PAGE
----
In an effort to keep up with my new year's resolution (since the year is half over - ahem, see previous entry), I am going to be posting my daily food and exercise intake here on my blog. So here's the what's so for today.

Breakfast - 7:30am
homemade breakfast sandwich - 3 egg whites, slice of cheese on an english muffin
Activia yogurt
homemade iced mocha using skim milk.

Snack - 11am -
somebody brought chocolate covered toffee stuff into the office - I had one piece.

Lunch - 12:30pm -
pb sandwich
coleslaw left over from Memorial Day
container of raspberries
crackers that I nibbled on for the rest of the afternoon
5 hershey kisses

while driving back from the office - 4pm - a handful of chips, and a diet cherry coke from sonic half-price happy hour.

Dinner - 7pm
brown rice
catfish - baked, with a bit of butter, and seasonings
caesar salad with light dressing
fudgy pop

Drank plenty of water and took my vitamins.
Didn't work out though.

Check-in: done

more pet peeves (and an eMusic rant)

Feeling like a curmudgeon today. Looked up what "curmudgeon" means, and saw that it means "a crusty irascible cantankerous old person full of stubborn ideas."

Yep, that's me.

Like today I get an email from emusic. I love emusic, I really do. I love their cheap downloads and extensive classical catalog, and great independent artists. Since they got some major labels, I've stopped loving them with such a passion, but I'm still down with the emusic love.

But I get this email today and it just makes me think of all the stupid people in the world. See if you can catch the stupid:

We're officially at the year's halfway mark, which means it's time to take stock of the Best Records of the Year...So Far

I mean, seriously, did no one proof that email? How many people read that and didn't think, "uh, gee, there are 12 months in the calendar. And five have gone past. Half of twelve is six..."

Listen, eMusic. July 1 is the halfway mark. Not June 1. Ok? Yeah, it's petty and it's not a big deal, but seriously. If I can't trust you to count, how can I trust you to catalog all my favorite music? And I have a bone to pick with you about that, too. I've written to your customer service asking for you guys to invest a couple grand to hire a music librarian because seriously, there's no consistency in your classical stuff. This takes a music librarian because of the authority control - I know, that's a big word for you so let me break it down:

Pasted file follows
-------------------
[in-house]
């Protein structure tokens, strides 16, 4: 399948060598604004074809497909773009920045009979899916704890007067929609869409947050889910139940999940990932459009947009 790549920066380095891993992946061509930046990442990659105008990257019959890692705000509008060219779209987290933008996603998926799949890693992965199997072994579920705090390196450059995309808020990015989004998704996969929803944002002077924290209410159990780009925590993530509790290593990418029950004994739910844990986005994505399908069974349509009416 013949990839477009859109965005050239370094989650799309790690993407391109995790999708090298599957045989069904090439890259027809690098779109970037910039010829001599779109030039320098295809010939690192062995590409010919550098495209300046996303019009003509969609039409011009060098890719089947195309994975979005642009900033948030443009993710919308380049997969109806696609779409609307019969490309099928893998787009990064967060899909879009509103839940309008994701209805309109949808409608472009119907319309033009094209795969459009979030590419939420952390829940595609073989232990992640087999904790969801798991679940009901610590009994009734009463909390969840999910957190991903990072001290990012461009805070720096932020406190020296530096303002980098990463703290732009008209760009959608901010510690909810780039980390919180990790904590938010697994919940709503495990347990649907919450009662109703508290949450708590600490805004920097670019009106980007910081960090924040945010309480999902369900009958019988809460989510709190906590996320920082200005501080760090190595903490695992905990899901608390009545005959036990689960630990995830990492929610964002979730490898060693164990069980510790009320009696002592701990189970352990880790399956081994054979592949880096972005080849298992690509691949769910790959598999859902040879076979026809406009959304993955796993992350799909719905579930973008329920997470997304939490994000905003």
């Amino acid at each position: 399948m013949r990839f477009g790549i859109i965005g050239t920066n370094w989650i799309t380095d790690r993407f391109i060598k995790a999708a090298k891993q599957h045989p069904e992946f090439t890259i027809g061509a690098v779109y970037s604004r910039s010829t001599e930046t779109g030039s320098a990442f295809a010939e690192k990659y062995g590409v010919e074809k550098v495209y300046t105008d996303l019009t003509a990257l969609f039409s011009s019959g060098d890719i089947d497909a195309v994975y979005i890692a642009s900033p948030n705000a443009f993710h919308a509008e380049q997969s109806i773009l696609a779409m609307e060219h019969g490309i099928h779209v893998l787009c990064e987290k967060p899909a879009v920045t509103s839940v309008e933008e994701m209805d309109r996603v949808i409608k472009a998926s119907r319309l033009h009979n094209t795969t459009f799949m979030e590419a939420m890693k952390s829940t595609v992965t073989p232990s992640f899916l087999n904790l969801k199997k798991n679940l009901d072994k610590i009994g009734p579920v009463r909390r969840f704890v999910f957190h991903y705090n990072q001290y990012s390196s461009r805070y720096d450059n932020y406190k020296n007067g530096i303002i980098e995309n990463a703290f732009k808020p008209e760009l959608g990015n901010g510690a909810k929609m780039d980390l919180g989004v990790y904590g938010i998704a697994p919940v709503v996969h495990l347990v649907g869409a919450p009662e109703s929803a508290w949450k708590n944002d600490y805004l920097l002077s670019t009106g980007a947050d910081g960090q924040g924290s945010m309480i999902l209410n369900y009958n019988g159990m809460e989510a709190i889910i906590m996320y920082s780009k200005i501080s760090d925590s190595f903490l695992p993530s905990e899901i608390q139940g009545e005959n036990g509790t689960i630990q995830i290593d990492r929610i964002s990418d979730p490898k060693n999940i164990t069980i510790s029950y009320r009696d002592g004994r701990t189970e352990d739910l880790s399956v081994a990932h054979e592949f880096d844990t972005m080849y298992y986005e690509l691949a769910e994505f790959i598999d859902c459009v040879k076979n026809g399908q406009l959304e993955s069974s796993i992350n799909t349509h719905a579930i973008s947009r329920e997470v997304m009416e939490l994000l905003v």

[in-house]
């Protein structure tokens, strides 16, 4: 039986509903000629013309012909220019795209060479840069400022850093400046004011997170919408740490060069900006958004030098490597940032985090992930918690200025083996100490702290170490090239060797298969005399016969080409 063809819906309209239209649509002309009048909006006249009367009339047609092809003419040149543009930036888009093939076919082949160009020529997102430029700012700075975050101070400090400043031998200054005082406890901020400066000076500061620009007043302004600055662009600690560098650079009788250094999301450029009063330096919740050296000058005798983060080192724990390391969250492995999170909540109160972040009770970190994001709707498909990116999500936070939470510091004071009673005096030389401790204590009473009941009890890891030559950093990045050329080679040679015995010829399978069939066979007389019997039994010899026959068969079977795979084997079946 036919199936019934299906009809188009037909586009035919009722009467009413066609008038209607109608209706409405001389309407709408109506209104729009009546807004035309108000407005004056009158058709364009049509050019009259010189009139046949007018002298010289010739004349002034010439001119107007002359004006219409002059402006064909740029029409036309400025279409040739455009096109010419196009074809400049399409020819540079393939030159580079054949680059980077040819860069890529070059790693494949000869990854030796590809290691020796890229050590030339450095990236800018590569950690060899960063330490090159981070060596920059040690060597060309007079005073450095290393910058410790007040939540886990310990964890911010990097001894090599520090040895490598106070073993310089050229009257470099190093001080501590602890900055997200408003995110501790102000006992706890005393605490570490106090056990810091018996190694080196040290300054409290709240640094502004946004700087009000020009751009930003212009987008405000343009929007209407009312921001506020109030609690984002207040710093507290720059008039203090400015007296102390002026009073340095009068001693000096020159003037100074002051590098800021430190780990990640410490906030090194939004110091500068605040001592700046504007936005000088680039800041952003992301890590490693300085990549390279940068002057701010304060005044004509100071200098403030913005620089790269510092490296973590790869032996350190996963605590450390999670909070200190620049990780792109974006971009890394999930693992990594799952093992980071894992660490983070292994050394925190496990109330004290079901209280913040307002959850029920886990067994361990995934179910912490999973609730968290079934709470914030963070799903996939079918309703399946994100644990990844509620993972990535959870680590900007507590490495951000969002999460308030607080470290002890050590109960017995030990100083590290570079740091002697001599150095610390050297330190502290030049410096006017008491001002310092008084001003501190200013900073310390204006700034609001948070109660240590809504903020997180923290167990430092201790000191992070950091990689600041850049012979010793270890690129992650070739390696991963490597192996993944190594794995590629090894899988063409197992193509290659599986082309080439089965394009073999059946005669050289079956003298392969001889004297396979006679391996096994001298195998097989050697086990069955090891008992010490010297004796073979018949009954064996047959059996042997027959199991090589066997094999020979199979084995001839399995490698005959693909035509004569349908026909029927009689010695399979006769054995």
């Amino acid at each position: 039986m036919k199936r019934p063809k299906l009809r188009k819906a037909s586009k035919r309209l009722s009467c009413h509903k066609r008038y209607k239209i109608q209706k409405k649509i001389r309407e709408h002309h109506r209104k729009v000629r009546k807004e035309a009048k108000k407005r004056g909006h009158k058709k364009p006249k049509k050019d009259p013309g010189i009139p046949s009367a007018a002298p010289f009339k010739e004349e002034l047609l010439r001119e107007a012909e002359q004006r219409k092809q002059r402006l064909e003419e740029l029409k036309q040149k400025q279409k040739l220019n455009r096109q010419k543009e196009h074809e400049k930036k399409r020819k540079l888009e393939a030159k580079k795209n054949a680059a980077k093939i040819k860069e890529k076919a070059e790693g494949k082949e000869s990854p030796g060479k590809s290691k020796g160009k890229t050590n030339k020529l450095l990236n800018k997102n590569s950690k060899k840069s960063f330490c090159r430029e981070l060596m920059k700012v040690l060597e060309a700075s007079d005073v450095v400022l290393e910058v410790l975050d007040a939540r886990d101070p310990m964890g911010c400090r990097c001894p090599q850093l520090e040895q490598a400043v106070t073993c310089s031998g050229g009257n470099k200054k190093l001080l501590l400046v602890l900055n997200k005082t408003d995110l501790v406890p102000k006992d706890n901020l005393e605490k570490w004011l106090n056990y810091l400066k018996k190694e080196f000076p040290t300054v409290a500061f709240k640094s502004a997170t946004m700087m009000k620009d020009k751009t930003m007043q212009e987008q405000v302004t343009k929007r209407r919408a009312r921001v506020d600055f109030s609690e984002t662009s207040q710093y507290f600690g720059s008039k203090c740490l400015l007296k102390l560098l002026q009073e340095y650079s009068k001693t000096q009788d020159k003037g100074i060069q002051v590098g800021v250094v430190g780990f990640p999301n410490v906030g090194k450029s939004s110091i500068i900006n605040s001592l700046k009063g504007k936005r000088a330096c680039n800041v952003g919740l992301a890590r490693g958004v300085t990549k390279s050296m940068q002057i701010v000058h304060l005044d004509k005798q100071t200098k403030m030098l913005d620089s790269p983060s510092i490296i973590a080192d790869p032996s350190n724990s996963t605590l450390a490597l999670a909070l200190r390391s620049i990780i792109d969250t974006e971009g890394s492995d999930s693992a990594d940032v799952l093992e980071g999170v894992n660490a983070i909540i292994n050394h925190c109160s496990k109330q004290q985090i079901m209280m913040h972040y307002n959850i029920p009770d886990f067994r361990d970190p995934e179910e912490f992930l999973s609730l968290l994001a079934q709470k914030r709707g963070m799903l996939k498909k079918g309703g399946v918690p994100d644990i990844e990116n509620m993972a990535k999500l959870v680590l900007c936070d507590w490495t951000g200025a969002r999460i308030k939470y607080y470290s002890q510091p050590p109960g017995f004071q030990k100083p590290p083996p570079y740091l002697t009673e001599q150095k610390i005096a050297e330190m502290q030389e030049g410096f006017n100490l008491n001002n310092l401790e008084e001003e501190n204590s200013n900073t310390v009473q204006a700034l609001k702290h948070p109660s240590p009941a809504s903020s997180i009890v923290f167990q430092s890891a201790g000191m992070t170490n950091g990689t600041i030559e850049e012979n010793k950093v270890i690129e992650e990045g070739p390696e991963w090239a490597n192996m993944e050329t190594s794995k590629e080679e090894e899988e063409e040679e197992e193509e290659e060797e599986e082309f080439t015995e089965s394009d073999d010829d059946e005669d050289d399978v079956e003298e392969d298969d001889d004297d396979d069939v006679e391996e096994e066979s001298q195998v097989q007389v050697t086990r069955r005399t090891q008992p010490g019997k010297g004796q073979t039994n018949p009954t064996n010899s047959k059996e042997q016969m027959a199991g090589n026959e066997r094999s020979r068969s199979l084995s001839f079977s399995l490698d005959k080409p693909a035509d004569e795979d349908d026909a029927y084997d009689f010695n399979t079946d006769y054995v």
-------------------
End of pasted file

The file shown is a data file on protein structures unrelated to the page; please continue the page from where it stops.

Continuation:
Classical music is tough because of a few things. First, many people search by composer (in pop music, you don't often search for songwriter). Second, there are literally hundreds of recordings of the same pieces. Also, a lot of musicians are cataloged by last name, then first. You don't often see Boy, Fall Out. It's always just Fall Out Boy. So a simple search for a Paul O'Dette as an artist brings back the following results:

Drew Minter & Paul O'Dette
Paul O'Dette - lute,
orpharion and cittern
David Douglass, Paul O'Dette, Andrew Lawrence-King
The King's Noyse with Paul O'Dette
Paul O’Dette
Ellen Hargis, Paul O'Dette, Andrew Lawrence-King & Hille Perl
Paul O'Dette & Andrew Lawrence-King

And then how's this for fun? There are two John Taverner's in classical music. One contemporary. One from like four hundred years ago. You have albums that are 400 years old under the compositions of the modern one. Sort that out, PLEASE!

Finally, search for William Byrd as a composer. Look what comes up:

William Byrd
WILLIAM BYRD (1543-1623)
William Byrd, arr. Peter le Huray & Thurston Dart
William Byrd?, Consort Lessons
William Byrd- Pieces From The "Fitzwilliam Virginal Book"
William Byrd, arr. Edmund Fellowes &
William Byrd & arr. Fellowes
Joen Dowland/William Byrd
Byrd, William

Nope, that's not frustrating at all. PLEASE EMUSIC!!! You just got all those major labels. You raised prices. PLEASE SORT THIS STUFF OUT. Hire a classical music librarian. I can help you find one. Heck, I can even do a lot of this stuff. I'll do it for cheap. Seriously.

I love emusic, but I just can't stand the stupid today.

Wednesday, June 2, 2010

Why I just can't get into eBooks (and what Amazon could do to get me as an eBook customer)

I work in the library world, which means that I see a lot of what's going on in the eBook world from a different perspective. I signed my name on behalf of my consortium to this Open Letter to eBook creators. The fact is that libraries pay an enormous role in getting the word out about books, literacy, reading, etc., and any publisher needs to have a very close relationship with libraries if they really want to reach all the audiences out there. People who use libraries read more, and, though I've not actually seen any numbers to support it, I wouldn't be surprised if they bought more books (just like the people who illegally download music actually buy more music as well).

I just saw this article reporting from BEA (Book Expo America) in Wired Magazine about how the publishers all want a universal publishing format and are tired of all this proprietary stuff between kindles and ipads. I didn't realize that when record players first came out, Edison and Victor made records that couldn't be played on each others' machines. And the whole beta/vhs debacle is still fresh in my mind (we were a beta family). So this isn't a new thing. But it is a game-changer for creators of books - authors, publishers, etc.

Since I'm writing a book, I get very excited about the role of eBooks and how, if you're clever at marketing yourself, you really can publish your book yourself online and make some money at it. Companies like Smashwords are making that more of a reality.